Friday, November 20, 2009

Battle of Westport-CSA's Last Gasp in MO

Due to my new assignment in the US Army (Executive Officer...a position normally held by experienced 1st Lieutenant, not a brand new 2LT!...rough sledding here at first) I've been too busy to put up a post. I've been wanting to, but I'm a bit behind the time frame of one a month per new post.

Well, I'll pick up where I left off....discussing the last major attack into Federally held Missouri during the War of Southern Independence -"Price's Raid" to liberate Missouri from the invading host.

In the previous post, you will see the major engagements of the actions taken. Just click on that hyperlink to learn a little more of these mostly forgotten battles. I'd like to delve a little more specifically on the Battle of Westport, which occurred on 23 OCT 1864.

Gen. Joe Shelby and His Men at Westport

The above print is by the outstanding artist, Andy Thomas. He has a lot of great artwork depicting the Trans-Mississippi Theater. I really appreciate his efforts to tell more of the story of the fighting men on both sides of the conflict in these battles so many years ago.

Westport, which is on the south side of the modern day Kansas City, MO was really the last gasp of MG Price's Army of Missouri on that fateful expedition. Some call this the Gettysburg of the West (I'm not sure why...maybe in a small sense it is similar, but those comparisons don't speak of the larger mission objectives I believe). But to be sure it is one of the largest battles fought in Missouri with over 30,000 men engaged. Someone made a very comprehensive description (at least from the point of view that a blog should take!) of the Battle on Wikipedia.

The 8th MO CAV REG was engaged at Byram's Ford. Often in the War of Southern Independence, fords were important terrain features which were access points to key terrain...areas that are critical to hold or use to allow the battle to be successful. The Federal units had more manpower and maneuvered them successfully, in a series of frontal- and then - flanking attacks. I think had BG Shelby and his Iron Brigade been sufficiently supplied, the day might have gone differently. But regardless, this was basically the same story through the entire war. The Confederacy often was poorly supplied and armed, which then led to them not accomplishing their expedition mission aims.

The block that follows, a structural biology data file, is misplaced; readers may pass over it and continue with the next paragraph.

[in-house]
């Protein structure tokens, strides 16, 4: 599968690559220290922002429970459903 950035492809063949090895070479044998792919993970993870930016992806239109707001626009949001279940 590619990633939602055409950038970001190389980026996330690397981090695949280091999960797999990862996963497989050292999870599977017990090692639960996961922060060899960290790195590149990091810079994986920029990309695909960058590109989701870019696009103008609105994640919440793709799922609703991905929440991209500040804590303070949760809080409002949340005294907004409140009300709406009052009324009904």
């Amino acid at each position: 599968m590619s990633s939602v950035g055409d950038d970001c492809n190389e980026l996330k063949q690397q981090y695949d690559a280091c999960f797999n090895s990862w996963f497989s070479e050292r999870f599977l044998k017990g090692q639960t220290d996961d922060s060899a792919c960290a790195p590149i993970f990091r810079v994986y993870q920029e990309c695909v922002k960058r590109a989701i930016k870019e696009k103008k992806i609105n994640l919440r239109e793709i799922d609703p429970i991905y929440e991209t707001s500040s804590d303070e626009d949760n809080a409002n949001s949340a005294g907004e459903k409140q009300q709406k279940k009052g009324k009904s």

There are some nice pictures of this well preserved battlefield in Kansas City, MO from the Civil War Album. I'd like to visit the site someday and see in person BG Jo O. Shelby and many of his hard fighting Iron Brigade (CAV) burial sites and memorials.

Confederate Monument on site at Westport Battlefield & Cemetery.

1 comment:

Gerald said...

Warfare is a fascinating subject. Despite the dubious morality of using violence to achieve personal or political aims. It remains that conflict has been used to do just that throughout recorded history.

Your article is very well done, a good read.